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Even as negotiators representing Southern California's top three supermarket chains and 70,000 striking members of the United Food and Commercial Workers (UFCW) union returned to the bargaining table, lawyers for Kroger, Safeway and Albertsons filed an unfair labor practice charge with the National Labor Relations Board against one of the Southern California union locals.

The chains allege that United Food and Commercial Workers Local 324 has been threatening employees who were considering crossing picket lines to return to work.

The union characterized the complaint as "desperate measures."

As the legal wrangling continues, Safeway has begun running ads on Northern California radio stations to battle a series of ads being run by the UFCW urging shoppers not to patronize Safeway's stores there. The UFCW is asking residents of both San Francisco and Sacramento to boycott Safeway stores - believing that this move could increase pressure on the chain to capitulate to union demands.

The Safeway ad stresses that nobody is on strike in Northern California, and that the package being offered to its workers in Southern California is one of the most generous in the nation.

Last month the UCFW launched a strike against Safeway Inc.'s Vons and Pavilions stores in Southern and Central California. The next day Kroger Co.'s Ralphs and Albertsons locked out their union workers in a show of solidarity.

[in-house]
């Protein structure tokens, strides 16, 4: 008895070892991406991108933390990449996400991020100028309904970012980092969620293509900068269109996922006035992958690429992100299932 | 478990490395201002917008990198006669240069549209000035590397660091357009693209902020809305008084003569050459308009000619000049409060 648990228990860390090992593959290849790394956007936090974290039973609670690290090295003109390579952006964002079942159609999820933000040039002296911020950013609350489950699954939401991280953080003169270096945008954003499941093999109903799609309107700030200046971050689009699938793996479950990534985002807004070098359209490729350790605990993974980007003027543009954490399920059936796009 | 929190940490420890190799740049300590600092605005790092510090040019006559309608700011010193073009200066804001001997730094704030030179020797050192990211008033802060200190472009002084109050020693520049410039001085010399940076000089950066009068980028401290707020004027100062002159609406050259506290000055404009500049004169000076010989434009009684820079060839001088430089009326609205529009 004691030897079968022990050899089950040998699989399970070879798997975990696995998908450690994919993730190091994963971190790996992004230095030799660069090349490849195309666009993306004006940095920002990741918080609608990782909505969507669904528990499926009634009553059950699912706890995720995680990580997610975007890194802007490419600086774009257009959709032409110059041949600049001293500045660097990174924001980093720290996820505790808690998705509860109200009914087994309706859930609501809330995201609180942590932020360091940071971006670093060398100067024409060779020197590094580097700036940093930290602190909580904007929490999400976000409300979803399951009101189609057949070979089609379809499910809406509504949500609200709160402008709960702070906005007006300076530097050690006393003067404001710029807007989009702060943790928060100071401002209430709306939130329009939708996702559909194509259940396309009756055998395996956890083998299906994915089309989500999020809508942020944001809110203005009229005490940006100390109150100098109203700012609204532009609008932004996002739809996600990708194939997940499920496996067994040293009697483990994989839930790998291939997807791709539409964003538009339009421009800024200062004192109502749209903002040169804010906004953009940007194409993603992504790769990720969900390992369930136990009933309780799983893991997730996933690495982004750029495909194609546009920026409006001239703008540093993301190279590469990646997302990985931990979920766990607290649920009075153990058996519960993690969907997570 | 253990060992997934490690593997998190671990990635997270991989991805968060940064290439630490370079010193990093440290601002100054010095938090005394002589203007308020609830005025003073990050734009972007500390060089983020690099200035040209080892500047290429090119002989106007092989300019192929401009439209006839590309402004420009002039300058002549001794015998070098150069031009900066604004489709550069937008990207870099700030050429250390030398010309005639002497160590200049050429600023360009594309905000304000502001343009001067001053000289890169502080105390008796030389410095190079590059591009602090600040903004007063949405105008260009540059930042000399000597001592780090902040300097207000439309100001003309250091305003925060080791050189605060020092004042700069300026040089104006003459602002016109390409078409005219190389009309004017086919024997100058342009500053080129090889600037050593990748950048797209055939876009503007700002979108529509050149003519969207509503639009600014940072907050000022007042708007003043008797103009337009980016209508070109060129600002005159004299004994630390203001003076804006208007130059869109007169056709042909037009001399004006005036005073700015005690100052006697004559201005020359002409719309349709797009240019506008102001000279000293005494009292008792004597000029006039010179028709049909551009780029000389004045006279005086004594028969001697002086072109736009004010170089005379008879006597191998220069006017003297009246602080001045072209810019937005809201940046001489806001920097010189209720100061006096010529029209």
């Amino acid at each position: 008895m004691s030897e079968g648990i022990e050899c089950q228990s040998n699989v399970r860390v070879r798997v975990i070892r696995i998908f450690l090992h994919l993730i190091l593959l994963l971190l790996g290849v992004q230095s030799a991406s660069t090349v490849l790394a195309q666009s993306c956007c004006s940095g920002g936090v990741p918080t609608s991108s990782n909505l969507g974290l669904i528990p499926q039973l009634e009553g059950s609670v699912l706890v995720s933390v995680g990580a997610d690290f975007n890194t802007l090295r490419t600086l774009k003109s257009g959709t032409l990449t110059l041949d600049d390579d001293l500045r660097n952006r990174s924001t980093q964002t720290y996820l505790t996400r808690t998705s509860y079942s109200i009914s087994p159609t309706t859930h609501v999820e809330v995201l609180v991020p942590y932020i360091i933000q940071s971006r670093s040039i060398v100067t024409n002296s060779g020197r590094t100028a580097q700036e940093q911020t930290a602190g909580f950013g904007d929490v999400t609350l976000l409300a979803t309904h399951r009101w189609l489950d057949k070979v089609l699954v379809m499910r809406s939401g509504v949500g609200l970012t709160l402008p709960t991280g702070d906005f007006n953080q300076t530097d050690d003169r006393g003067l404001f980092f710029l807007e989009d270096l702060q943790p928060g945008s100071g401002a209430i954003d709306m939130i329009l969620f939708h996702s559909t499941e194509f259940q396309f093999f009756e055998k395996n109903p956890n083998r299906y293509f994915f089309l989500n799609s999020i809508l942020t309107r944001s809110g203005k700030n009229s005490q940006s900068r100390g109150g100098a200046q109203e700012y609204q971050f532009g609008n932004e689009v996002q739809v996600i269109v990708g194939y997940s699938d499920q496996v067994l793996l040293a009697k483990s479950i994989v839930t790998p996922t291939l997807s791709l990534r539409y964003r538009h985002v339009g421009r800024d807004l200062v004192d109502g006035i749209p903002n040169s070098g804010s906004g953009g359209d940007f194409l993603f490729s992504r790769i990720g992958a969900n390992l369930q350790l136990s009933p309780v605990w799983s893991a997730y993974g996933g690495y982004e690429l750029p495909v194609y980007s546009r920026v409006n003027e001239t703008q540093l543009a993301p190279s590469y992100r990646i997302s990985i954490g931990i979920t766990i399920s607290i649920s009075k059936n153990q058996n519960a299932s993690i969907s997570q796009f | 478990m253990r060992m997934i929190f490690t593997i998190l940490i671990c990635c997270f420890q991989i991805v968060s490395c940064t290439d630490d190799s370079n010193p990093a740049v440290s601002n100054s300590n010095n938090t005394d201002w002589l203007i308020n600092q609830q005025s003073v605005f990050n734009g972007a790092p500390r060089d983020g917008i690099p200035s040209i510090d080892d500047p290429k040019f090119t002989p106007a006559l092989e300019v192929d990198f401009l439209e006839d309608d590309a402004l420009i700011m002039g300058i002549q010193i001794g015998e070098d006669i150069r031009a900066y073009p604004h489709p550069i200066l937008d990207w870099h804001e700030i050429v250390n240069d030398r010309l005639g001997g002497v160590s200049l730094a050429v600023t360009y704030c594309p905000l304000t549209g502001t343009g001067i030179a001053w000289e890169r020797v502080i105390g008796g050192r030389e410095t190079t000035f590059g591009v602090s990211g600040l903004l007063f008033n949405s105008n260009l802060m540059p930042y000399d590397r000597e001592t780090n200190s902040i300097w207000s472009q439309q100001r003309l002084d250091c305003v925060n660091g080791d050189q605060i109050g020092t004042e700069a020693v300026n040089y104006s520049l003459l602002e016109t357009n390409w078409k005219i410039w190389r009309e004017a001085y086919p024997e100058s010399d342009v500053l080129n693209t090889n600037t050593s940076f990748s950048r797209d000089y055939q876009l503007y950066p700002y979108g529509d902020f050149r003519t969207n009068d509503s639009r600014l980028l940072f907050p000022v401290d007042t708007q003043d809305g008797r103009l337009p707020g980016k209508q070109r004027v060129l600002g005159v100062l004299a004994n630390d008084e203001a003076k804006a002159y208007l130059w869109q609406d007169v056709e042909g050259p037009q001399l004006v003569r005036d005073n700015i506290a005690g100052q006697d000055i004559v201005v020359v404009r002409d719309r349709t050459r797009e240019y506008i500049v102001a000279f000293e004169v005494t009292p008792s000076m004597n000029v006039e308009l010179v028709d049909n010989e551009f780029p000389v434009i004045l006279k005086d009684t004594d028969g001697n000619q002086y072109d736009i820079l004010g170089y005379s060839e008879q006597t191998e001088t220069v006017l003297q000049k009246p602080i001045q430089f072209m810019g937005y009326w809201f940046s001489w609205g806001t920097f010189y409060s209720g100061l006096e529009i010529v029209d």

In all, about 70,000 workers at 859 stores are affected by the strike and lockout.

The current negotiations represent the first time that they have met since the strike/lockout began more than four weeks ago.

The face-off is over the union's desire to preserve or improve current wage and benefit packages, while the chains are looking for a wage freeze, cuts to health and pension benefits for current employees and a substantially lower wage and benefit package for new hires.

As often is the case in these disputes, much of the conflict is being driven by the arrival of new Wal-Mart Supercenters, which are non-unionized and therefore boast lower cost structures, and therefore lower prices.
KC's View:
It sounds like both sides are living lives of not-so-quiet desperation…as the hole they dig for themselves gets deeper and deeper with every passing day.